Bad news, all you lovers of black coffee. A new study published in the journal Appetite (yes, there’s a journal for everything these days) found that people who prefer the taste of bitter foods — dark chocolate, coffee, IPAs, etc. — also tend to exhibit more antisocial personality traits than their cream and sugar-loving friends. That is, if they even have friends.
In the study, conducted at the University of Innsbruck in Austria, 500 participants (paid sixty cents each!) were given a list of 40 food and drink items categorized by taste and asked to rate their preference for each item on a scale from one (“nope”) to six (“give it to me now!”). Then they were asked to fill out four different personality tests, which assessed their levels of aggression, narcissism, psychopathy, Machiavellianism, and all those other fun antisocial traits.
The findings? According to the abstract of the study, “bitter taste preferences are positively associated with malevolent personality traits, with the most robust relation to everyday sadism and psychopathy.” Yikes.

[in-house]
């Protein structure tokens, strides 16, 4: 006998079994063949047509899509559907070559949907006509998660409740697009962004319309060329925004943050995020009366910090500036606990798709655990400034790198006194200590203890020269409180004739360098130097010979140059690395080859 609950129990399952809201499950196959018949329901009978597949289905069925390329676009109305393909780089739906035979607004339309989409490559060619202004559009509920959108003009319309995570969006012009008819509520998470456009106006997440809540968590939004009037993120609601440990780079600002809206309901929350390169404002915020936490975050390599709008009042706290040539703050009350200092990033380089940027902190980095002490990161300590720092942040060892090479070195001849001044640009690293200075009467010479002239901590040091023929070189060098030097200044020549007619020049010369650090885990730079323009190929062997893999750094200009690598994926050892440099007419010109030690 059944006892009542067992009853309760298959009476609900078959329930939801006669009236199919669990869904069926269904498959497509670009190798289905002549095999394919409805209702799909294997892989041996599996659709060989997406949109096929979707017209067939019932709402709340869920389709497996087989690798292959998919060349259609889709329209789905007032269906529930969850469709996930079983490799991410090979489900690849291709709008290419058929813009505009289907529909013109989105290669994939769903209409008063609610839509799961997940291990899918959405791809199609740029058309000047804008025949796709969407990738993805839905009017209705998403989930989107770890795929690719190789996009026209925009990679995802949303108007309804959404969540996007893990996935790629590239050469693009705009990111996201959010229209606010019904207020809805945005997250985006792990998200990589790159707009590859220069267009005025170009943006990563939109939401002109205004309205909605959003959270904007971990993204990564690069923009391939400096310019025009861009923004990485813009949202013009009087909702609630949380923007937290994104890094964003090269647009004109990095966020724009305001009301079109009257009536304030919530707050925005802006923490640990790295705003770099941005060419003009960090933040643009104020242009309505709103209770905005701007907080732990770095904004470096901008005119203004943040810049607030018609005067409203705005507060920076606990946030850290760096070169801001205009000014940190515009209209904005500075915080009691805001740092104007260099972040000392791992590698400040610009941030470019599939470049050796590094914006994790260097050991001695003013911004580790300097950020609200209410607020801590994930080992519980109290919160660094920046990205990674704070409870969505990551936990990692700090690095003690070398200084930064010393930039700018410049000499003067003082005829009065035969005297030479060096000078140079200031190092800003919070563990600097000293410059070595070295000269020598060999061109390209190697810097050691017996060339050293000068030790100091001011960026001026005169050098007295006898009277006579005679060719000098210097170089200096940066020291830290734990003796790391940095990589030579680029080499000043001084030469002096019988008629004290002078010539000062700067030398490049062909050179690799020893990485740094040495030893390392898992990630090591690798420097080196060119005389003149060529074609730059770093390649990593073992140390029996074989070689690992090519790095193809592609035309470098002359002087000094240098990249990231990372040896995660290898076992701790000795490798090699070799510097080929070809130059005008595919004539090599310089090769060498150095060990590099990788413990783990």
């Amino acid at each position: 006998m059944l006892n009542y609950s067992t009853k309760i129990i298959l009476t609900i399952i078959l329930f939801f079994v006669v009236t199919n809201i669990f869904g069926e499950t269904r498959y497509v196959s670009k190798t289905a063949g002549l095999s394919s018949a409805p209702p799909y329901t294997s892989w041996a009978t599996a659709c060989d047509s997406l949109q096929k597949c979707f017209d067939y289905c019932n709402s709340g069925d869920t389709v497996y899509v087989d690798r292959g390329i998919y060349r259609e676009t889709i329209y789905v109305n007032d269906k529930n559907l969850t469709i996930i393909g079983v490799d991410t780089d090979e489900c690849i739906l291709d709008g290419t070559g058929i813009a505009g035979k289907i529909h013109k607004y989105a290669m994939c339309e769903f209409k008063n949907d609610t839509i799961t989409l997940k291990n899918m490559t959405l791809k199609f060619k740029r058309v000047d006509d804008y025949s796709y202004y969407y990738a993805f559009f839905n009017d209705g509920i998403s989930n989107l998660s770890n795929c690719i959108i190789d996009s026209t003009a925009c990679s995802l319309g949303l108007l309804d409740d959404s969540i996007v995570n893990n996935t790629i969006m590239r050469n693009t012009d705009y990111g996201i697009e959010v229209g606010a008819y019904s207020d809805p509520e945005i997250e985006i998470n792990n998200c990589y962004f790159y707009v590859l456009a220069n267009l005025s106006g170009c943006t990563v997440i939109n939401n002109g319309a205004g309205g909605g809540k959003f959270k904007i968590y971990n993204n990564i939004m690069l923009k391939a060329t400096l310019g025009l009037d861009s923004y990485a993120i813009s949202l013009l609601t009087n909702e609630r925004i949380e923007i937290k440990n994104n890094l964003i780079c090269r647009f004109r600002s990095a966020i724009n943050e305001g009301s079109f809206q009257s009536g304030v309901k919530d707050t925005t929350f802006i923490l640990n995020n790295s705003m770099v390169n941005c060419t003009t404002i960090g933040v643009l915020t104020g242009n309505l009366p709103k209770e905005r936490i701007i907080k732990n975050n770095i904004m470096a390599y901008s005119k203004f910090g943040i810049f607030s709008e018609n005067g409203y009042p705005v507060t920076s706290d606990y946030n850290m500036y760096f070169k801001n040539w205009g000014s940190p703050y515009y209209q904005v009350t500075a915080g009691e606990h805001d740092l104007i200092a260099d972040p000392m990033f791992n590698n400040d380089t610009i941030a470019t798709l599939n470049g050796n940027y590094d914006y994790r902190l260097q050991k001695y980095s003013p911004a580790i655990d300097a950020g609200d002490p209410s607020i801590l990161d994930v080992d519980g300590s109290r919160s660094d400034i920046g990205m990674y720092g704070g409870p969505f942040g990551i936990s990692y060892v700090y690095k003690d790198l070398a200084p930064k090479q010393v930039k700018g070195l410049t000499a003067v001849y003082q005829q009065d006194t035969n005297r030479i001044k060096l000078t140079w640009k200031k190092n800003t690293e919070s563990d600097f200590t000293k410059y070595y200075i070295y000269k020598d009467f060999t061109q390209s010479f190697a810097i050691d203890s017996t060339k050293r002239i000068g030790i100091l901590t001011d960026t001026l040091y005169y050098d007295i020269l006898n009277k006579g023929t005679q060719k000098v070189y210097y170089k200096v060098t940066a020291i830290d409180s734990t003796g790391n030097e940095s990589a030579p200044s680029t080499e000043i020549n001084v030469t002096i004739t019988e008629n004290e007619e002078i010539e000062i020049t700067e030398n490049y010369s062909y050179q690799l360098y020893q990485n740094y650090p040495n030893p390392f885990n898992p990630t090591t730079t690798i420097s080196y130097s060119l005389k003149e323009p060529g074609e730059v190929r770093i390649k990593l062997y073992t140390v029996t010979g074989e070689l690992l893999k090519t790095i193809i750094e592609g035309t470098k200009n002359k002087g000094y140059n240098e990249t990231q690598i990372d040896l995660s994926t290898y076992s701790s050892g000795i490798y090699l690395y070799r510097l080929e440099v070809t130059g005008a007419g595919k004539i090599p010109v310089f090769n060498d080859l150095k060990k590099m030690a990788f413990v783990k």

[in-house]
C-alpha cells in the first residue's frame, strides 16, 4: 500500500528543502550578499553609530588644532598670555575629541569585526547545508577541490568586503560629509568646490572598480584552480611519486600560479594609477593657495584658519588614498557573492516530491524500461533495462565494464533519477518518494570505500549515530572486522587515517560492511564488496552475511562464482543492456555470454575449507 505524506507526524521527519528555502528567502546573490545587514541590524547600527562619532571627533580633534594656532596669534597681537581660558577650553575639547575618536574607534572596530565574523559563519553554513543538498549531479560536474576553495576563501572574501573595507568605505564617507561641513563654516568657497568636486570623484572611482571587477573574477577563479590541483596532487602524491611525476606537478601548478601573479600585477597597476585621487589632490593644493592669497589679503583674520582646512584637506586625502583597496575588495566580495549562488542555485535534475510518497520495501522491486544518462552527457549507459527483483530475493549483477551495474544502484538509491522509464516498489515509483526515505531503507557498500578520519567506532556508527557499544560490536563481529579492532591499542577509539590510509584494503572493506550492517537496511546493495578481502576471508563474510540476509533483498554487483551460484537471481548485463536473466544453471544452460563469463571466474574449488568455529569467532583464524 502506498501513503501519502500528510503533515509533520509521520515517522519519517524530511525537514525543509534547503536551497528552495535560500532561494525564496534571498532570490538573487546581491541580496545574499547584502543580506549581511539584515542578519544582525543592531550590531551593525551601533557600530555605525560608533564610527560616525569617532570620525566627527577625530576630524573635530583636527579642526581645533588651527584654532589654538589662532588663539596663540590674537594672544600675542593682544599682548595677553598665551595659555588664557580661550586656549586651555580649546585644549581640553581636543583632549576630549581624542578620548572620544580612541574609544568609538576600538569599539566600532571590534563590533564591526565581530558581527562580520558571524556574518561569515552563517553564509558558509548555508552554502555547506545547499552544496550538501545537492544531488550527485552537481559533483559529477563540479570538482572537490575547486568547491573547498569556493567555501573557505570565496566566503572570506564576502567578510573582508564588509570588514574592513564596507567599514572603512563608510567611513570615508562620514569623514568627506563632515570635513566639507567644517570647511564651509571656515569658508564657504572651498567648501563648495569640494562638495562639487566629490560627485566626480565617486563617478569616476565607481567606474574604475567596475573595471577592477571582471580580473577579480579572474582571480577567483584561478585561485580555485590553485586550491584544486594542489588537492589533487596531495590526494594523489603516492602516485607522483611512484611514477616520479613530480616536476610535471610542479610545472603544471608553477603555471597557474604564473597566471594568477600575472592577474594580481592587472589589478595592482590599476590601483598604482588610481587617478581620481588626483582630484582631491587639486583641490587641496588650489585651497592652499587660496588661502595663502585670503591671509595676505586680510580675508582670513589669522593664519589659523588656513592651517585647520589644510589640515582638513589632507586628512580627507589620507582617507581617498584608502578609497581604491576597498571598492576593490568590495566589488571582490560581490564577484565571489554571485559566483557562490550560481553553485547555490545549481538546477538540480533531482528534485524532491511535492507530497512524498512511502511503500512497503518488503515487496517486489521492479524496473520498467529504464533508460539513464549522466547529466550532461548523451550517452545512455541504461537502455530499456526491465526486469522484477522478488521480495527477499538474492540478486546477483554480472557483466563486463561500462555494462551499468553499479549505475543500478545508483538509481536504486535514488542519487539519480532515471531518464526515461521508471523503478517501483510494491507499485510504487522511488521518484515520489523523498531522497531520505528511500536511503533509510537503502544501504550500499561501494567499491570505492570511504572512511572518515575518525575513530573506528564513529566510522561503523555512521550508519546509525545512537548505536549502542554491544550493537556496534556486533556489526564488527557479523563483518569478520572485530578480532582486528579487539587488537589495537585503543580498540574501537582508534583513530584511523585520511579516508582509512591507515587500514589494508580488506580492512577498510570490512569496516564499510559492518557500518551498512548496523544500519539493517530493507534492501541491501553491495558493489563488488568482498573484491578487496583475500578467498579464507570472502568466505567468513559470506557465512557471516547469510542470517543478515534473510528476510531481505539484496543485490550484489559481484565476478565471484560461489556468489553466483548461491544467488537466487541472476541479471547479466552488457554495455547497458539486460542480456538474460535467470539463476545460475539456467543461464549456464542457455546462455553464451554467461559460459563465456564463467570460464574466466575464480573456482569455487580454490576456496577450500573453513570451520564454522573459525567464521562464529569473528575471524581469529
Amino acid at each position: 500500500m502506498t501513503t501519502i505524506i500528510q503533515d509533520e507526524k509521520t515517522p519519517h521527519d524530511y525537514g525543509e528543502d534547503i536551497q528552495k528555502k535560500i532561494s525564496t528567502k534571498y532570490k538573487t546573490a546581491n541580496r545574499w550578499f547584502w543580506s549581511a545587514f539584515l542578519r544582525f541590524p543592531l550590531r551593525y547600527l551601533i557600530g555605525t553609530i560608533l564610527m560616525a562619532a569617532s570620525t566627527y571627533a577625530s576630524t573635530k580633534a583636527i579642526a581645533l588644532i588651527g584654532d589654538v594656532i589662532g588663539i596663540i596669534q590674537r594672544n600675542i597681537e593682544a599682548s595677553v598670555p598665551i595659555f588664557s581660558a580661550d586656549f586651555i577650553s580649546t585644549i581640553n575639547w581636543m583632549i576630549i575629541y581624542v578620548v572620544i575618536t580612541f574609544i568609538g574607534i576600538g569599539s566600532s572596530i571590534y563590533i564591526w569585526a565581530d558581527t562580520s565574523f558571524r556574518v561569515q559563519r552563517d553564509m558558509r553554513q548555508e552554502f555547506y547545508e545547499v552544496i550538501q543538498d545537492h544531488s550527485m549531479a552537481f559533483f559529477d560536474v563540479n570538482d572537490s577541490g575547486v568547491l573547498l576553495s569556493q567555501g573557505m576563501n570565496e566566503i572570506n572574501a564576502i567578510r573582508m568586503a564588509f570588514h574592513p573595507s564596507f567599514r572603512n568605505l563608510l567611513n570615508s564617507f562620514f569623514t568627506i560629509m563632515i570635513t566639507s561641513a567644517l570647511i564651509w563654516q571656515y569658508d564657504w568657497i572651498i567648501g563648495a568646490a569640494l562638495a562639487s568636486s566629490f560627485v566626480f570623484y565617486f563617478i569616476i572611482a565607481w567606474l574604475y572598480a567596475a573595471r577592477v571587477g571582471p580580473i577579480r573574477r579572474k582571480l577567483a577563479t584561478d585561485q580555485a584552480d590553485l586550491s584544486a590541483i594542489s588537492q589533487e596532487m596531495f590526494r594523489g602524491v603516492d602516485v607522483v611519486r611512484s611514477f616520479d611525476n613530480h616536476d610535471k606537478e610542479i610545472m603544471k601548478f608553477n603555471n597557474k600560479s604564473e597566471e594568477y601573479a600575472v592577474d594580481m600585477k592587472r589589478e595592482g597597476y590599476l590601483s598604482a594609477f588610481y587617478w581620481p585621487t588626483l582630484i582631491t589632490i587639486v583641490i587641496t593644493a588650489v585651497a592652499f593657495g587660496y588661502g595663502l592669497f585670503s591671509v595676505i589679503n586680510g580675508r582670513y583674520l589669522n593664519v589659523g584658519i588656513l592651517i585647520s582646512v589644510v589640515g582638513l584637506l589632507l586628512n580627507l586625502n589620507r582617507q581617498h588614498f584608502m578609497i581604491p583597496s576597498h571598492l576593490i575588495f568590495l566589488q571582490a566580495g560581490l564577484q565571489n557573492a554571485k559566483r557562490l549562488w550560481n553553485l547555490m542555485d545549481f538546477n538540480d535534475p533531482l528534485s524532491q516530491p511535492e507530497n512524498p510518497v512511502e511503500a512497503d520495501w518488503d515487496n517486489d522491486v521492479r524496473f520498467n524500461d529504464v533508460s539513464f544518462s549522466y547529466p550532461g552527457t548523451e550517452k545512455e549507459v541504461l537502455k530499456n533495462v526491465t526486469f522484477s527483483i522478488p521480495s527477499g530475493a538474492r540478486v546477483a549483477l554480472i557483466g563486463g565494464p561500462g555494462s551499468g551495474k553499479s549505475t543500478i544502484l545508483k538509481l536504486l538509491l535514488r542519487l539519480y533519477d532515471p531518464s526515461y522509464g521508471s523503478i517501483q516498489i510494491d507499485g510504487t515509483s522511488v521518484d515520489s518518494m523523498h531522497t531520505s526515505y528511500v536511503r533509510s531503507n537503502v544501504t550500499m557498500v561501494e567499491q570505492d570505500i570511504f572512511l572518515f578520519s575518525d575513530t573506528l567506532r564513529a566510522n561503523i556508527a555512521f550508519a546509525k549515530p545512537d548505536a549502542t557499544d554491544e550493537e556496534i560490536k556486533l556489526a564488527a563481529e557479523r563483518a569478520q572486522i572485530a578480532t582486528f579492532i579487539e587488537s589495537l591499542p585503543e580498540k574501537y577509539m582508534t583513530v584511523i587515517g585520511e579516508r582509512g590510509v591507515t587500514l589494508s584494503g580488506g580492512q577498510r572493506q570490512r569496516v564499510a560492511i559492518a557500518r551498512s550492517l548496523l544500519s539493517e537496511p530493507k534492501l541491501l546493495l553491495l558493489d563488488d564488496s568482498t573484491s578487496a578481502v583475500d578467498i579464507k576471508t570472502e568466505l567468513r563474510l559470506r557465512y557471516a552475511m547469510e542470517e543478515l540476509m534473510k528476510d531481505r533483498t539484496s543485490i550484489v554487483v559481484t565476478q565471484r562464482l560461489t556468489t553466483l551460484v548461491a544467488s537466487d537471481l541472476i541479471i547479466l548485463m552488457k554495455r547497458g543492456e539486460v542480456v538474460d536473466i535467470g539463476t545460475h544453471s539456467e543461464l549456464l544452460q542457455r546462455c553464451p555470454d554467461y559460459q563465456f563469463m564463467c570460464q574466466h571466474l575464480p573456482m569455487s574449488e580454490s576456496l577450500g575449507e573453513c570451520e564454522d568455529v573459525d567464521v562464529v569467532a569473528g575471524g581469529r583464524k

[Also, what the hell is “everyday” sadism? Just average, run-of-the-mill sadism? Do the Austrians have so much sadism that they need to categorize it by level? -ed]
The question of why this bitter food/antisocial corollary exists still remains. Why do people with “dark personalities” gravitate toward bitter-tasting foods and drinks? Unfortunately, science hasn’t addressed that question yet, but likely the answer is, “it’s complicated.” As in, it’s a complicated mix of psychology and biology that’s probably also very individual to each person. Which means that we’ll just have to be satisfied with judging our dates based on the beer they order. And if you’re going out and want to hide your crazy, maybe get a mai tai or something.